Why is odor spelled odour, and of what significance is the spelling, in the short story "Odour of Chrysanthemums?"

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That "our" spelling to the modern eye generally demarcates a difference between American English and the English spellings found in the UK, Canada, Australia, and most other parts of the English-speaking world. It doesn't indicate any difference in the pronunciation of the word, nor does Lawrence use it for any conscious reason in this story except because it was the way he was taught to spell the word "odour."

As to why the spelling differs, the "ur" ending originally reflected the fact that these words entered English for the most part through French, rather than directly from the Latin. However, etymological confusion led the "u" to also be retrospectively added to words which were direct Latin borrowings. Webster's dictionary is generally given the credit for the fact that the "or" endings for these words are the standard in modern American English; most early writings from the USA use the "our" spellings, which were overwhelmingly more common in English at that time. Webster deliberately chose the "or" spelling as a means of returning English to its Latin roots and standardizing what he saw as an unnecessarily complex system. Webster is responsible for a lot of the aesthetic spelling differences between American and British/Canadian/Australian English today.

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The answer is simple enough: "odour," with that extra "u," is the British spelling of the word "odor," which is the American spelling. It is not particularly unusual for an English word to have different spellings in the UK and the US, as that's just the way the language developed over time. There is no special significance to the added "u" in odour beyond this cultural difference, though the spelling does clue the reader in to the fact that they are reading a story that is by a British writer and set in the UK, right from the very title.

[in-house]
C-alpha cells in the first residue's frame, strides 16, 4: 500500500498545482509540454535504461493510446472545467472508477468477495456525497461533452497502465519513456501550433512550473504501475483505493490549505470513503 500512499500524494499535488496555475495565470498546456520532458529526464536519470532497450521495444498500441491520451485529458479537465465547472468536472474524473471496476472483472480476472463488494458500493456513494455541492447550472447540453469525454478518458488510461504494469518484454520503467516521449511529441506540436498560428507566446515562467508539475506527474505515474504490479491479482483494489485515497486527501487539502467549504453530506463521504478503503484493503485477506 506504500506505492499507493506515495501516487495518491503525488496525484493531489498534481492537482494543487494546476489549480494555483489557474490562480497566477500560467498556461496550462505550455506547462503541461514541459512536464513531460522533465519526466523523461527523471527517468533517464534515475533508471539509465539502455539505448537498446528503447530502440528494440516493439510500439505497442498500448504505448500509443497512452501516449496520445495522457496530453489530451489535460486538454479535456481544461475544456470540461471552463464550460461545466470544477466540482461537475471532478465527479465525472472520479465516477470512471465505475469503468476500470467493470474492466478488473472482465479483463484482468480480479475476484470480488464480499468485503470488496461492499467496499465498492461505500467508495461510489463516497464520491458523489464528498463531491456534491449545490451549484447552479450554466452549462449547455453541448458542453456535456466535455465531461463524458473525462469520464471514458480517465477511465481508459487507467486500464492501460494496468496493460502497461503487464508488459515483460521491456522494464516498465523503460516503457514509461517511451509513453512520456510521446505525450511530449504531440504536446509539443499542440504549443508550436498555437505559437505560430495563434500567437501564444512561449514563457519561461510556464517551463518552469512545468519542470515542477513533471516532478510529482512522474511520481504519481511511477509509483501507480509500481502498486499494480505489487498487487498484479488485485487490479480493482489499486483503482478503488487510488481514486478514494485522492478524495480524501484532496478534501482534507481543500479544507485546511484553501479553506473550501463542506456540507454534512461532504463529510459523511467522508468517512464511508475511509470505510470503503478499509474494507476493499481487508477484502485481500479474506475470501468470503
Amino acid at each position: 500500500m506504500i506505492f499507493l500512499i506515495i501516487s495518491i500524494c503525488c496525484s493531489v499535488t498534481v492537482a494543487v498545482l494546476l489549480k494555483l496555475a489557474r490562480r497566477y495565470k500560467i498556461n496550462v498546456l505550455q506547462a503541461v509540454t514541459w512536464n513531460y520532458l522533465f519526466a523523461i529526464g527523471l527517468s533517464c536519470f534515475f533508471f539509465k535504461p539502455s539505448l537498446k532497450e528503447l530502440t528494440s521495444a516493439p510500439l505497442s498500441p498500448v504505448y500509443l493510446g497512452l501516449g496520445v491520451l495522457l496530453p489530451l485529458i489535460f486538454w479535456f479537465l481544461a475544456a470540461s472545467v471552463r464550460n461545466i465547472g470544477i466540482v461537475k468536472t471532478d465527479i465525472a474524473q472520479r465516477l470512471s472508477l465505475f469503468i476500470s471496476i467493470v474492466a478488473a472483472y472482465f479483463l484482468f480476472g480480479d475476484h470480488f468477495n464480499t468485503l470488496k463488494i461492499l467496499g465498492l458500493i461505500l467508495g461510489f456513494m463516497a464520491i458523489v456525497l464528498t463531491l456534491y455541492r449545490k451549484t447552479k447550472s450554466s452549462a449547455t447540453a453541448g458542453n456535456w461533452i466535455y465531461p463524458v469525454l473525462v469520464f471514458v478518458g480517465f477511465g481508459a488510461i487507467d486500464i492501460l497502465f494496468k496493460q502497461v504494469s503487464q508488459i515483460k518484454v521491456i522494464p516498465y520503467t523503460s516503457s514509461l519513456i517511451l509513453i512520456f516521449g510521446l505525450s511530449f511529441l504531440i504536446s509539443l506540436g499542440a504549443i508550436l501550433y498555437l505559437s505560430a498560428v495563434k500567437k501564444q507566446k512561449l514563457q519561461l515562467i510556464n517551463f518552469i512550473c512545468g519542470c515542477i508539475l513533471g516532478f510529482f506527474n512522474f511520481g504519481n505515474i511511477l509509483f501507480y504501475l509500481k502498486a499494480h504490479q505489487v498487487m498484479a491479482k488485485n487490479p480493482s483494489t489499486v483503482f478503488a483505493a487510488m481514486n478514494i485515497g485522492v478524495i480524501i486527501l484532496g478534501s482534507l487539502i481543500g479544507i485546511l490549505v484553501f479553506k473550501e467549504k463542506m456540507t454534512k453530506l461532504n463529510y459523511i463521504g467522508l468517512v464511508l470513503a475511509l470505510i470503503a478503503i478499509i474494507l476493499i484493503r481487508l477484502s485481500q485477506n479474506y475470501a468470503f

The story was first published by The English Review, a UK-based literary magazine, so the spelling can also be said to reflect the editorial standards of that particular publication.

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The only difference is that "odor" is the American spelling and "odour" is the British spelling for the same word and meaning. D.H. Lawrence in a British writer, which is why the word is spelled with the "u."

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